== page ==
Dubai: For the local F&B sector, there’s no such thing as taking a breather. More concepts are putting out the tables and their best cutlery to woo diners, and locations keep opening up at malls and streetside to accommodate the newcomers and those established brands that are seeking additional outlets.
Meantime, local business groups espy great potential in diversifying into fine and casual dining, as well in fast food. It is rumoured that one such entity with interests in real estate development will shortly confirm its foray into F&B shortly. And quite an amount of sizable funds are available to keep such plans simmering, with private equity starting to show a good deal of interest in the sector. (A F&B outlet at one of the prestige towers in Dubai has an asking price of just under Dh1.5 million, and has had no issues with trying to find bidders.)
But behind all the ceaseless activity, there are some real concerns bubbling through — “The cost of goods is not changing, which in turn, impacts the industry and diminishes the success rates of businesses,” said Jihad El Eit, founder and CEO of the Man’oushe Street chain, And “especially for entrepreneurs who are trying to cope with the high expenses of rent, paying employees and other related operational expenses.
“With all of these, businesses are already losing 35 per cent of their cost margin.”
Add to the already high expenses on rents and staff comes the additional cost incurred by the new fuel pricing mechanism, and more so in the mid- to lower end of the F&B spectrum.
“Any F&B operator catering to a mid and fast-food consumer market and with a high share of delivery orders [both residential and corporate] in their revenues will feel the pinch,” said the owner of a fast-serve concept. “The increased fuel costs should impact by between 2-3 per cent, and further cutting into net margins that are in the single-digits. The cost of operating a F&B outlet in Dubai, especially, has gone through the roof.”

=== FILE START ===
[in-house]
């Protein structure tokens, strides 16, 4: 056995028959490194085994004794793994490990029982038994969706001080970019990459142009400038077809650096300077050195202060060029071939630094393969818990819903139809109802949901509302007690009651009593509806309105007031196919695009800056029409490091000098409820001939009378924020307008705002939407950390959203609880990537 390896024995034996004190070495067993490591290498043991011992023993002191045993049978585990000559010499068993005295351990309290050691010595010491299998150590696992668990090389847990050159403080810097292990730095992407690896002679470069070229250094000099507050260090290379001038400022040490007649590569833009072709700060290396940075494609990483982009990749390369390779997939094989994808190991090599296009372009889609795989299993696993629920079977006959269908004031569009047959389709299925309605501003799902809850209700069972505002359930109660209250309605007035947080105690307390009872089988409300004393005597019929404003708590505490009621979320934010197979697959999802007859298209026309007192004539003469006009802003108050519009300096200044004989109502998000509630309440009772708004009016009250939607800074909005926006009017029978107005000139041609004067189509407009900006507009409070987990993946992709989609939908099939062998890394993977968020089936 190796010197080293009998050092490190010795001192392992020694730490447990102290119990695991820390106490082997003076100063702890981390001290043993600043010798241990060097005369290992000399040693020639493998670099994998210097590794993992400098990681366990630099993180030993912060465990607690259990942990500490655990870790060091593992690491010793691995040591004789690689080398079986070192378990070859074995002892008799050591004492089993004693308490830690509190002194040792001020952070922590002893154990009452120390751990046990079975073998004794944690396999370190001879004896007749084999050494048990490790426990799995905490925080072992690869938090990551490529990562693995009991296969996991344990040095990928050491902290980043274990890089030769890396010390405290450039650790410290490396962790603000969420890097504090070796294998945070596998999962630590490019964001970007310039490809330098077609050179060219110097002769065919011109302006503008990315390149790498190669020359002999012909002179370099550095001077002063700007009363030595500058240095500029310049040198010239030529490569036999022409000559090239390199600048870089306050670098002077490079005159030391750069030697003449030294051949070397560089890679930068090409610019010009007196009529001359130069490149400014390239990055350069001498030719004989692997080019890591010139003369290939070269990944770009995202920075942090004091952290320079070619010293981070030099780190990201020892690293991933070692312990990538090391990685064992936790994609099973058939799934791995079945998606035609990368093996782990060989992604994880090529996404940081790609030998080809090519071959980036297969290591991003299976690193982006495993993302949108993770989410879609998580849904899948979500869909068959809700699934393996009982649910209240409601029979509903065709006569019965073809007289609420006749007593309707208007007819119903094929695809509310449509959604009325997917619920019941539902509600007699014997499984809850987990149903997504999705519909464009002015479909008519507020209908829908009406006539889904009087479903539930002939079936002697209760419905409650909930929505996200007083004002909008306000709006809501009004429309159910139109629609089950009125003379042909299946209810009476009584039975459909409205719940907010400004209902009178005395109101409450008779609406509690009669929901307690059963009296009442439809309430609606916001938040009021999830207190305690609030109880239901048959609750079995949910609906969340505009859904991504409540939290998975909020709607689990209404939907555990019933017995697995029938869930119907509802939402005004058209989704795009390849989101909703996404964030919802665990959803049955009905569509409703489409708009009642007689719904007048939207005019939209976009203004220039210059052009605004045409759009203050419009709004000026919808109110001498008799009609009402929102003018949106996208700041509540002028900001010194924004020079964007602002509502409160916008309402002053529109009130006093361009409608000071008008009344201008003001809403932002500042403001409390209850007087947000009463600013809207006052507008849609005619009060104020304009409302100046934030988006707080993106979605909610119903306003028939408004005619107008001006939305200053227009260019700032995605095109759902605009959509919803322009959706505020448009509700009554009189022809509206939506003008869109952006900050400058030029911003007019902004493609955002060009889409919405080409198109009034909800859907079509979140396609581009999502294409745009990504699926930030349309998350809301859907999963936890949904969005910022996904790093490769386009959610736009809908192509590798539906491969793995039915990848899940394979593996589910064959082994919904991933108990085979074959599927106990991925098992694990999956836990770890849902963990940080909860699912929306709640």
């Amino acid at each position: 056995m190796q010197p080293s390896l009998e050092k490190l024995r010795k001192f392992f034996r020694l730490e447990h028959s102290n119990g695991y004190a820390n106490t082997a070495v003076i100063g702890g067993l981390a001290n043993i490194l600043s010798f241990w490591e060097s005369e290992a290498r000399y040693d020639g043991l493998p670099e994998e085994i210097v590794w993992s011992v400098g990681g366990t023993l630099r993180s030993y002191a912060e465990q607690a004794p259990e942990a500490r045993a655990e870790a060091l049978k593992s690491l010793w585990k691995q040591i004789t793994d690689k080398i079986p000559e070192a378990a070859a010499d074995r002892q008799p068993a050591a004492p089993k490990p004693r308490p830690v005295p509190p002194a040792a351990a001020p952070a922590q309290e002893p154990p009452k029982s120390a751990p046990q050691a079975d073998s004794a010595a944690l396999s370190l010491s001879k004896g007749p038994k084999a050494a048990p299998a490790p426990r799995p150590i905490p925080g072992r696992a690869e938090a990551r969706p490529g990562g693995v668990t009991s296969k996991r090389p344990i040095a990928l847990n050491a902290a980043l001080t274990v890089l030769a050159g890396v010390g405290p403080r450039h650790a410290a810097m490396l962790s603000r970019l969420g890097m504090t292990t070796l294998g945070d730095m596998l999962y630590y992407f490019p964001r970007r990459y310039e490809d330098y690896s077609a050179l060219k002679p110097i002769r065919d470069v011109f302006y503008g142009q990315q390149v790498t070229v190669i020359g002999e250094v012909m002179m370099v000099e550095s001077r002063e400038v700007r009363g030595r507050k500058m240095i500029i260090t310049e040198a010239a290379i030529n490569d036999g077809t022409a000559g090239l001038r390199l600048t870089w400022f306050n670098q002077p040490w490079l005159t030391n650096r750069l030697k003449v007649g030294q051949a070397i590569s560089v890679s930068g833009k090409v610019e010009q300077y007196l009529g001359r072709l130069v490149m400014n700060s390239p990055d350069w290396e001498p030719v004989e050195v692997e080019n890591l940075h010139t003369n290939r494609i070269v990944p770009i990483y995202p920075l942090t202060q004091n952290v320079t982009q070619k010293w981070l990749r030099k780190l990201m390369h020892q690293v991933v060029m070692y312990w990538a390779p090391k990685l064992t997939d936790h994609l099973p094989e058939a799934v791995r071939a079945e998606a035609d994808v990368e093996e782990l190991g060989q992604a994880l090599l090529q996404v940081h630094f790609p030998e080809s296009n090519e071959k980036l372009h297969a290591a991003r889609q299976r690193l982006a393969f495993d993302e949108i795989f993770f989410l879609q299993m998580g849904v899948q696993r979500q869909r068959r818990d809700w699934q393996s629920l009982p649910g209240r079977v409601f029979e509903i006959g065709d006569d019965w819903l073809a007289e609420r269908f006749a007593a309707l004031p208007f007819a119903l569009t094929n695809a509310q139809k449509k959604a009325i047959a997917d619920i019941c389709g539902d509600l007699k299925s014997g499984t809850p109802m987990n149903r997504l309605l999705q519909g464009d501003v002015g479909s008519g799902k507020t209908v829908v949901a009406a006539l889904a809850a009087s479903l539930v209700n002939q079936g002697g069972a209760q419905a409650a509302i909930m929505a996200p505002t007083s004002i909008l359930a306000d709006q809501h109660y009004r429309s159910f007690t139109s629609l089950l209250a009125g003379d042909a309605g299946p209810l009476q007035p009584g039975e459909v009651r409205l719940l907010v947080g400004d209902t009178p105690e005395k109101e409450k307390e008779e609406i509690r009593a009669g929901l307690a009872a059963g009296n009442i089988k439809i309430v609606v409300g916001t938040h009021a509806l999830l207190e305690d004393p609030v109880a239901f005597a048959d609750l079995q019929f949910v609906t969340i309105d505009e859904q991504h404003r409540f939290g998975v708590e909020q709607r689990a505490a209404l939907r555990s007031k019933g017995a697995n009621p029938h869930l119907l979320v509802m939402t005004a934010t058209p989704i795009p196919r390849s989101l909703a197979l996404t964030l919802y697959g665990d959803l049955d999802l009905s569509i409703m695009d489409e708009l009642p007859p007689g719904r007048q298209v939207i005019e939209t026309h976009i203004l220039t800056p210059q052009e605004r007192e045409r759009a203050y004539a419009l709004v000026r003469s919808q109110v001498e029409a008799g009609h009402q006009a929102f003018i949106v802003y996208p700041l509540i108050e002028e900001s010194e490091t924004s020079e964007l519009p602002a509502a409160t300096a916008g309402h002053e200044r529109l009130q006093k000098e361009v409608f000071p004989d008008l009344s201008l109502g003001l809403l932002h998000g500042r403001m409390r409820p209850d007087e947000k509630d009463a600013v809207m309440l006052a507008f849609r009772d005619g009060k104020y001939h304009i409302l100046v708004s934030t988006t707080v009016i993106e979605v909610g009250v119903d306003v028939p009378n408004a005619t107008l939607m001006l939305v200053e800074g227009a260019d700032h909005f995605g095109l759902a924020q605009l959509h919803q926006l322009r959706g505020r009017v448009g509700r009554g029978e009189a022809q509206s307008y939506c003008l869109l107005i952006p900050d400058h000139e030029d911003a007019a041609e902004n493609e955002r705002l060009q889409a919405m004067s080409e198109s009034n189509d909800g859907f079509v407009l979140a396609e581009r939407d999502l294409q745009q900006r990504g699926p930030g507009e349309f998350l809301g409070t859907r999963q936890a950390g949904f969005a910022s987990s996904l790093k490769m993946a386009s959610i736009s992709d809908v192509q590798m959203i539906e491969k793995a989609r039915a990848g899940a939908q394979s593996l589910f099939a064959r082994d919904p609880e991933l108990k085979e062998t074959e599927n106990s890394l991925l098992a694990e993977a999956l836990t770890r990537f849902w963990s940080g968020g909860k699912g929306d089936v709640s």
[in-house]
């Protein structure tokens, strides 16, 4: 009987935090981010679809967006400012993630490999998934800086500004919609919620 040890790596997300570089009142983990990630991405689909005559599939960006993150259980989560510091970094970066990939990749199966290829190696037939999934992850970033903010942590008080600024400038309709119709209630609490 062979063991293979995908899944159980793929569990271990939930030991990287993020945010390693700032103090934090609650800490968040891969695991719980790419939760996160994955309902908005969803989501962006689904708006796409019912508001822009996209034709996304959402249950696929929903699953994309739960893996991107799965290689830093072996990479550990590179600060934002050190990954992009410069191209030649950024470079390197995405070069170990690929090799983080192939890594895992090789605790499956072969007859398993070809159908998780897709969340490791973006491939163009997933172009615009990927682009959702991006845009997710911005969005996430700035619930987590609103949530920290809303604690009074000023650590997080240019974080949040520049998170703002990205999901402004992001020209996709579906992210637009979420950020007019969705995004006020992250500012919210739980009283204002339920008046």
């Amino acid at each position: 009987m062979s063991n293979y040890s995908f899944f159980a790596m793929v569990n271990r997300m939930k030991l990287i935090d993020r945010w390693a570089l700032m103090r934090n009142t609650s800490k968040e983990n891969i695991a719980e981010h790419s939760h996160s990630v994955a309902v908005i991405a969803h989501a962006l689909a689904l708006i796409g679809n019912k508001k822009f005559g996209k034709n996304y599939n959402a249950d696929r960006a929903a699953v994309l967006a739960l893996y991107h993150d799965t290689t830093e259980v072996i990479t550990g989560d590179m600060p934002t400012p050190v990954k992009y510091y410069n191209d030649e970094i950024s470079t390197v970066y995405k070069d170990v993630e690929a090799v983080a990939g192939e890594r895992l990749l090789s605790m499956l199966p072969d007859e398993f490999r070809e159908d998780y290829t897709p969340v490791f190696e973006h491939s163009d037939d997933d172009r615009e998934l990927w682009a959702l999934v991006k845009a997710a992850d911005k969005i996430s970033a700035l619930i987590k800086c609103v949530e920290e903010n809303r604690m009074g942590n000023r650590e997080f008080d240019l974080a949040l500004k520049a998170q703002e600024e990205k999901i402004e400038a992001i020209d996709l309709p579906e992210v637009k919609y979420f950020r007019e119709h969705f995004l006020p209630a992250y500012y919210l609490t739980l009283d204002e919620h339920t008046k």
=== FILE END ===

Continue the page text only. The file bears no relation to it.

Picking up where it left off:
It explains why even as new operators enter the market, some of the weaker ones go bust. At one particular mid-tier mixed-use tower cluster in Dubai, the attrition rate for F&B outlets have been as high as 50 per cent in the last three years.
But those operators with deep enough pockets are strictly thinking long term. “All of the trends are upwards and this will continue up to 2020 and beyond — It might be argued that the cost of rental supports a better class of competition,” said Darami Coulter, Global Marketing and Communication Manager at Sumo Sushi & Bento International.
“We work closely with investors prior to any purchase and help them calculate an attractive return on investment. We know which way the market is going.
“Accordingly we have adapted our offering as the market has matured, most recently introducing smaller ‘grab-and-go’ takeaway concepts as well as identifying new process efficiencies for larger dine-in restaurants.
“I do believe the solid concepts will launch, grow, and stay — as long as they focus on rewarding loyalty and focus on the quality of their proposition against discounting their prices.”
And F&B operators better be selective with the locations. Any mismatch there will have dire consequences on viability.
“The idea of locating your F&B business in a mall does not necessarily work for all concepts,” said El Eit. “This is mainly due to the high rentals and the structure of lease agreements, which will make it difficult for some concepts to operate in a mall.
“For example, Man’oushe Street’s concept works better across community malls rather than mega-malls. Of the 13 branches that we operate in the UAE, only one is located within a community mall, while the rest are all in street locations. I believe in the ‘hedgehog concept’ — placing strong focus on what you are doing and doing it right.”